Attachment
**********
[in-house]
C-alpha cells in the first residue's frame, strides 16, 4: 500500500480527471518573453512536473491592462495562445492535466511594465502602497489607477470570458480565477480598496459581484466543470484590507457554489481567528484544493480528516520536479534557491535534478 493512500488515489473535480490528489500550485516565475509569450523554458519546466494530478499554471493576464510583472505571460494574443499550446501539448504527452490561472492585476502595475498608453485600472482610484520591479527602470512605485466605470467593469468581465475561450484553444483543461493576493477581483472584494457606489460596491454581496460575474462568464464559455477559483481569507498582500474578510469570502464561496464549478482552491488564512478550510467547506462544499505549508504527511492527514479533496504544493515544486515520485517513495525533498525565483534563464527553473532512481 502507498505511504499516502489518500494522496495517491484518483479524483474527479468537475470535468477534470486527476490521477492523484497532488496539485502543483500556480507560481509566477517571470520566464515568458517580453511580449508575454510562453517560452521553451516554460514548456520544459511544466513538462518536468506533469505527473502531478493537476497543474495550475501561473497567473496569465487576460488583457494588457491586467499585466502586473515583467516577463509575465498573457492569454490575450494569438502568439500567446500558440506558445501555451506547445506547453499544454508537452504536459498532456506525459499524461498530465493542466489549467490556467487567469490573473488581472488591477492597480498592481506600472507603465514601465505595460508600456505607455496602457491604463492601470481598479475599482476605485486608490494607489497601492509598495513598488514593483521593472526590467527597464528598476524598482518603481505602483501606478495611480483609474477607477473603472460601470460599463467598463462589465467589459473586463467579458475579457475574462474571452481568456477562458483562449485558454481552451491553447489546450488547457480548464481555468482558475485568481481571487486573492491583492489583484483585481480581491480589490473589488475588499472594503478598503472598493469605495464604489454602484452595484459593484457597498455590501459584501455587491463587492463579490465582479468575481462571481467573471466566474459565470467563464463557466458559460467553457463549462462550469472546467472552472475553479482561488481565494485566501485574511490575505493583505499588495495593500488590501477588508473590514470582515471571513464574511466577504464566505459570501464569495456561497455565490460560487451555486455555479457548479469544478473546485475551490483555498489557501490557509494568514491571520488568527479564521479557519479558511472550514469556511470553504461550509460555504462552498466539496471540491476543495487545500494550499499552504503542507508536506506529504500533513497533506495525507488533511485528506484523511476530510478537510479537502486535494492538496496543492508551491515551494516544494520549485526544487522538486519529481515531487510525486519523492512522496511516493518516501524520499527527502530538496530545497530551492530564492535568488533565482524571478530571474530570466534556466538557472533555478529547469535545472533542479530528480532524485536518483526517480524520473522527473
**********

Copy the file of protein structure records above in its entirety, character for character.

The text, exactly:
[in-house]
C-alpha cells in the first residue's frame, strides 16, 4: 500500500480527471518573453512536473491592462495562445492535466511594465502602497489607477470570458480565477480598496459581484466543470484590507457554489481567528484544493480528516520536479534557491535534478 493512500488515489473535480490528489500550485516565475509569450523554458519546466494530478499554471493576464510583472505571460494574443499550446501539448504527452490561472492585476502595475498608453485600472482610484520591479527602470512605485466605470467593469468581465475561450484553444483543461493576493477581483472584494457606489460596491454581496460575474462568464464559455477559483481569507498582500474578510469570502464561496464549478482552491488564512478550510467547506462544499505549508504527511492527514479533496504544493515544486515520485517513495525533498525565483534563464527553473532512481 502507498505511504499516502489518500494522496495517491484518483479524483474527479468537475470535468477534470486527476490521477492523484497532488496539485502543483500556480507560481509566477517571470520566464515568458517580453511580449508575454510562453517560452521553451516554460514548456520544459511544466513538462518536468506533469505527473502531478493537476497543474495550475501561473497567473496569465487576460488583457494588457491586467499585466502586473515583467516577463509575465498573457492569454490575450494569438502568439500567446500558440506558445501555451506547445506547453499544454508537452504536459498532456506525459499524461498530465493542466489549467490556467487567469490573473488581472488591477492597480498592481506600472507603465514601465505595460508600456505607455496602457491604463492601470481598479475599482476605485486608490494607489497601492509598495513598488514593483521593472526590467527597464528598476524598482518603481505602483501606478495611480483609474477607477473603472460601470460599463467598463462589465467589459473586463467579458475579457475574462474571452481568456477562458483562449485558454481552451491553447489546450488547457480548464481555468482558475485568481481571487486573492491583492489583484483585481480581491480589490473589488475588499472594503478598503472598493469605495464604489454602484452595484459593484457597498455590501459584501455587491463587492463579490465582479468575481462571481467573471466566474459565470467563464463557466458559460467553457463549462462550469472546467472552472475553479482561488481565494485566501485574511490575505493583505499588495495593500488590501477588508473590514470582515471571513464574511466577504464566505459570501464569495456561497455565490460560487451555486455555479457548479469544478473546485475551490483555498489557501490557509494568514491571520488568527479564521479557519479558511472550514469556511470553504461550509460555504462552498466539496471540491476543495487545500494550499499552504503542507508536506506529504500533513497533506495525507488533511485528506484523511476530510478537510479537502486535494492538496496543492508551491515551494516544494520549485526544487522538486519529481515531487510525486519523492512522496511516493518516501524520499527527502530538496530545497530551492530564492535568488533565482524571478530571474530570466534556466538557472533555478529547469535545472533542479530528480532524485536518483526517480524520473522527473